February 2015

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February is fairly interesting, given a close encounter between Mars and Venus as well as encounters between the Moon and all of the naked eye planets.


PLANETS...well, the ones visible with your naked eye

Planets you can see around Sunset –Venus, Mars (SW), Jupiter (E)

Planets you can see throughout the night – Jupiter (EàW)

Planets you can see in the Morning – Jupiter (W), Saturn (S), Mercury (SE)


Mercury – Mercury becomes a morning star, but very low on the horizon in the SE.  You’ll need binoculars and patience to find it.  Close to the barely visible Moon on the 17th. 

Venus Venus is making its way up the sky each night.  Just look West after sunset and it will be the first “star” you see.  Close to the Moon on the 20th and close to Mars most of the month, closest on the 22nd.

Mars – Look in the West after sunset and look for the visibly red “star” hanging out around Venus. Get out before 7:30pm, since that’s about when Mars sets or is too low to be seen. Close to the Moon on the 20th and close to Venus most of the month, closest on the 22nd.

Jupiter – Jupiter is already up in the east after sunset, so watch Jupiter move from the East to the South to the West by sunrise. If you know your constellations, look to the right of Leo.  Don’t forget the binoculars or telescope for the Galilean Moons and the cloud bands on its surface.  Close to the Moon on the night of the 4th. 

Saturn – Saturn rises in the SE around 3am at the beginning of this month, and rises earlier and higher as the month goes on eventually rising at 1:30am on the 28th. Close to the Moon on the 13th in the morning.


Full Moon – 3rd (Visible all night)

3rdClose Encounter – Moon, Jupiter – Get out after sunset and look East for a Full Moon with Jupiter 5˚ up and to the left. 

Last Quarter Moon – 11th (Visible from midnight into the morning)

13thClose Encounter – Moon, Saturn – Get out after 2:30am and look East for a crescent Moon with Saturn 5˚ up and to the right. By 6:30am, they’ll both probably be invisible to the naked eye, due to dawn’s light.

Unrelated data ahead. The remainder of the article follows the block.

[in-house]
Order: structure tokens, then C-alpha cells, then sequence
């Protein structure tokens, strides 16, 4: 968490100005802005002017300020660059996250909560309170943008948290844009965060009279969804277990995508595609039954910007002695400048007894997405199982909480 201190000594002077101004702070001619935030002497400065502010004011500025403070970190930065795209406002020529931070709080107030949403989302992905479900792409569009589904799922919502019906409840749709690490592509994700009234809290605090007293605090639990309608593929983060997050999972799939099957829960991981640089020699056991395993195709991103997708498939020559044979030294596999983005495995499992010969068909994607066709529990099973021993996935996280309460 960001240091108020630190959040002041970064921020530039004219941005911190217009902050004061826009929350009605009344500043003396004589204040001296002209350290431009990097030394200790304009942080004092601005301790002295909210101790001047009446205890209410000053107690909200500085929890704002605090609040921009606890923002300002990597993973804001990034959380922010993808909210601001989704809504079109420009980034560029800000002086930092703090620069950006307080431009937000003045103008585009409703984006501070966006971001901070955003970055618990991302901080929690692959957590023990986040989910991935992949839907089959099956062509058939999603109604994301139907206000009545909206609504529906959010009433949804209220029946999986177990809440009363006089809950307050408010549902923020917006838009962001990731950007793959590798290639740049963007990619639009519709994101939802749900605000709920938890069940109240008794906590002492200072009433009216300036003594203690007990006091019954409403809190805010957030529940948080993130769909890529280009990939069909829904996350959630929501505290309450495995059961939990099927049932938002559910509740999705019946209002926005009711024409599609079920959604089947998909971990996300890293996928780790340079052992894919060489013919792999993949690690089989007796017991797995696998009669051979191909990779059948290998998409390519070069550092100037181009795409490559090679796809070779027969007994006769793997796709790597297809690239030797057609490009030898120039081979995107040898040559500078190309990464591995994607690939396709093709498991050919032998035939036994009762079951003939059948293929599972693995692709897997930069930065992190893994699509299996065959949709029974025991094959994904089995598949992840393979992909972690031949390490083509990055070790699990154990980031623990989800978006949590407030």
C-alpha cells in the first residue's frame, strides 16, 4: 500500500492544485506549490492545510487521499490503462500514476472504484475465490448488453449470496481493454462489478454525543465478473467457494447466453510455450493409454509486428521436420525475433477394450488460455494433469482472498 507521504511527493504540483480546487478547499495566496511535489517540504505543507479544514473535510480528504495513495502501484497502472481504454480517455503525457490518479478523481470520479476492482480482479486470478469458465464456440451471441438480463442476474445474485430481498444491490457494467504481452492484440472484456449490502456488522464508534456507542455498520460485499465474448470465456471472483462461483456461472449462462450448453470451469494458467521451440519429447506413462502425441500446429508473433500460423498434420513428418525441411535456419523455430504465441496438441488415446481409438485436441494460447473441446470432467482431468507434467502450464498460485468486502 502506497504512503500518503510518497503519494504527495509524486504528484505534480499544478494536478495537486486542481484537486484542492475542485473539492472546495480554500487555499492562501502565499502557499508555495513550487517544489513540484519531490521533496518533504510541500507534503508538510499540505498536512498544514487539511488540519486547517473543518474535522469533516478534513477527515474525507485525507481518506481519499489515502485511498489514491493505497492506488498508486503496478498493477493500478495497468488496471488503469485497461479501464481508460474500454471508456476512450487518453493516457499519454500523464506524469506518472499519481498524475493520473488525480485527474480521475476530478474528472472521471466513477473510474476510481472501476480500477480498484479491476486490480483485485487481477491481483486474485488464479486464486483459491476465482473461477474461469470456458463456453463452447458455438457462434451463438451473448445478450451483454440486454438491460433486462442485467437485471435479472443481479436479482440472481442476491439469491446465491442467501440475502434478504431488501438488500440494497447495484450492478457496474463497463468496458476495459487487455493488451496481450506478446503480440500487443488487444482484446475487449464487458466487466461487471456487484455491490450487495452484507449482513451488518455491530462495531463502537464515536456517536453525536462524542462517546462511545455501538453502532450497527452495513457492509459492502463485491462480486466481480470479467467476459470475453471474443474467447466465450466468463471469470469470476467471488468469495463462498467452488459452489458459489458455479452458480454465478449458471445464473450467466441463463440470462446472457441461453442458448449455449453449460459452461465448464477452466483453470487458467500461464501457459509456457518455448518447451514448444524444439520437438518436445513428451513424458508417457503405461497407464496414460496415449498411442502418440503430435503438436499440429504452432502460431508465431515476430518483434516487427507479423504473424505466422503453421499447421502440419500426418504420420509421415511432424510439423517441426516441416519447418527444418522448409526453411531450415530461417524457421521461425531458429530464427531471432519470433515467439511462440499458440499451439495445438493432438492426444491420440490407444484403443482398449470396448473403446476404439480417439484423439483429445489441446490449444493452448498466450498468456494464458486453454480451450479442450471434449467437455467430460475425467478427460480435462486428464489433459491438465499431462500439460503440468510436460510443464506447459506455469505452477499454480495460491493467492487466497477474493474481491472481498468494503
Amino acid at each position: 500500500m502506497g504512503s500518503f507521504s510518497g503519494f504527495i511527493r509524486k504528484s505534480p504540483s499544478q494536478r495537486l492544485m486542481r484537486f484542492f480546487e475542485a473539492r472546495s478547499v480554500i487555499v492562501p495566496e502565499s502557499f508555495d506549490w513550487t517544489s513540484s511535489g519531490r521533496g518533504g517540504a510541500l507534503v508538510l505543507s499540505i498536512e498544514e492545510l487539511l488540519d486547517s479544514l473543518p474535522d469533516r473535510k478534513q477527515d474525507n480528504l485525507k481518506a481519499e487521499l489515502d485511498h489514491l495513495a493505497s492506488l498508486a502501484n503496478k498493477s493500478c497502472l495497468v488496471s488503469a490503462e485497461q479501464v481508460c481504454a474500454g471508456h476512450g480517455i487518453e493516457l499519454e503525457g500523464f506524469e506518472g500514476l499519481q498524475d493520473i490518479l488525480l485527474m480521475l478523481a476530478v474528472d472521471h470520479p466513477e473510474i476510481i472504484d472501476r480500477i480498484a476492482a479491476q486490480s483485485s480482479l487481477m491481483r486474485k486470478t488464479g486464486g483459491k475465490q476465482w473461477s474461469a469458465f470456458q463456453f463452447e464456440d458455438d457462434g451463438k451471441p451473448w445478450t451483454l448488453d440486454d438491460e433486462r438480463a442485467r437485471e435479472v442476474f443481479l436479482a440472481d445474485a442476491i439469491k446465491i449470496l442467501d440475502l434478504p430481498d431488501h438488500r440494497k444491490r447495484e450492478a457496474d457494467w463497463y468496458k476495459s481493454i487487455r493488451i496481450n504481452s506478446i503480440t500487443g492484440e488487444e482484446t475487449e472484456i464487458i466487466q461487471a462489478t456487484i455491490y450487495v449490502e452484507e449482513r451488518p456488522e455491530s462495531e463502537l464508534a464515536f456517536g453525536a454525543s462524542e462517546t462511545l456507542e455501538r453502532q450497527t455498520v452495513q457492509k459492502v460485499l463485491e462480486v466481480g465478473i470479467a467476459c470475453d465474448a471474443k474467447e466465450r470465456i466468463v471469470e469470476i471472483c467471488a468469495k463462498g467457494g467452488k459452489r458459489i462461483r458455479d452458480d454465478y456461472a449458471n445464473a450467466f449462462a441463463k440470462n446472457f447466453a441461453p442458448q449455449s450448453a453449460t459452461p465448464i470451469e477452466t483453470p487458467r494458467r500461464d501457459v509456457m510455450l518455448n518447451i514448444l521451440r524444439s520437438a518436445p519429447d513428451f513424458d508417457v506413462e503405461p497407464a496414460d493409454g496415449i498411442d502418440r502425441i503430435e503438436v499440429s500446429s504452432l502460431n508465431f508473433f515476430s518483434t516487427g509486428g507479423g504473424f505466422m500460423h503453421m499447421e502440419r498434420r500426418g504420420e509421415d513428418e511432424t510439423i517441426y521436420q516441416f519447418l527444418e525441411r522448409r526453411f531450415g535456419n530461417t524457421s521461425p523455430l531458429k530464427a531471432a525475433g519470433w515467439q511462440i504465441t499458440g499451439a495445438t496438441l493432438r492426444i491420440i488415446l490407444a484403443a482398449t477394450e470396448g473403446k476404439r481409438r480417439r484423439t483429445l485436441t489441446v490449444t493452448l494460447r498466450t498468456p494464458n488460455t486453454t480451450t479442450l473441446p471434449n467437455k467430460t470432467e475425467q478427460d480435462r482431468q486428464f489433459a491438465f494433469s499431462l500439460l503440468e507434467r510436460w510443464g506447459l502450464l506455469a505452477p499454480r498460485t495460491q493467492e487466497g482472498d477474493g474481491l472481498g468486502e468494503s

17th – Moon & Mercury – Look toward the SE (low on the horizon) and you’ll see Mercury only 5˚ to the right of the barely visible Moon.

New Moon – 18th (darkest skies)

20thClose Encounter – Moon, Venus, Mars – Get out around sunset (5:45pm) and wait until you can see Venus or the VERY thin crescent Moon in the East.  Only 2˚to the left of the Moon is Venus, with Mars less than 1˚ above Venus.

21stClose Encounter – Mars, Venus – Though they’ve been hanging out together this month, this is the closest that the two planets will get (from our earthly perspective), being just 0.5˚ apart from each other.  A great binocular pair.

First Quarter Moon – 25th (Visible until midnight)


CONSTELLATIONS... (see sky map link at the bottom for a Star Map for this month – or ask Mr. Webb)    Look straight up and you'll see...

After Sunset (sunset is around 5:00-5:30pm) – Perseus, Taurus, Auriga – Extra Challenge! Right in the middle of Perseus is an open cluster called Mel 20.  If you take binoculars and look around Perseus, you’ll see plenty of stars, but right in the middle where Mel 20 is, there are a lot more than you can see anywhere else in Perseus, hence they call it a cluster of stars.

Between Sunset and Midnight – Auriga (Taurus is right nearby), Gemini

Midnight – Cancer, Gemini, Lynx, and Leo later in the month

Early Morning – Corona Borealis, Hercules, Boötes (you can also find the Big Dipper’s handle, and starting from the inside of the handle, follow the arc that those four stars make past the last star in the handle about 30˚ or three fist-widths to the next very bright star you find which is Arcturus, the base of the constellation Boötes.  Hence astronomers use the phrase “Follow the Arc to Arcturus”)


Winter constellations:  Orion is easy to spot as he is already high in the South when it gets dark.  You can use Orion to find many other winter constellations.

Using Orion:  Find Orion by looking for the three stars in a row that make up Orion’s belt in the South.  If you draw a line from the left star to the right star and keep going right about 20 degrees (about 2 fists at arm’s length) until you reach another very bright star, you will have reached the star Aldebaron in Taurus (the V).  Follow that line a little more (about another fist) and you’ll find the Pleiades.

Draw a line from the right star in Orion’s belt to the left star, and keep going left about 20 degrees (2 fists again), you’ll come to the brightest star in the sky – Sirius – part of Canis Major.

Above these three constellations are Gemini and Auriga.  The brightest stars in each of these constellations form a circle in the sky.  Going clockwise - Aldebaron (Taurus) – Rigel (Orion – bottom right foot) – Sirius (Canis Major) – Procyon (Canis Minor) – Castor & Pollux (Gemini) – Capella (Auriga).  It makes for great stargazing in the winter sky.

Use a sky map from www.skymaps.com to help you out.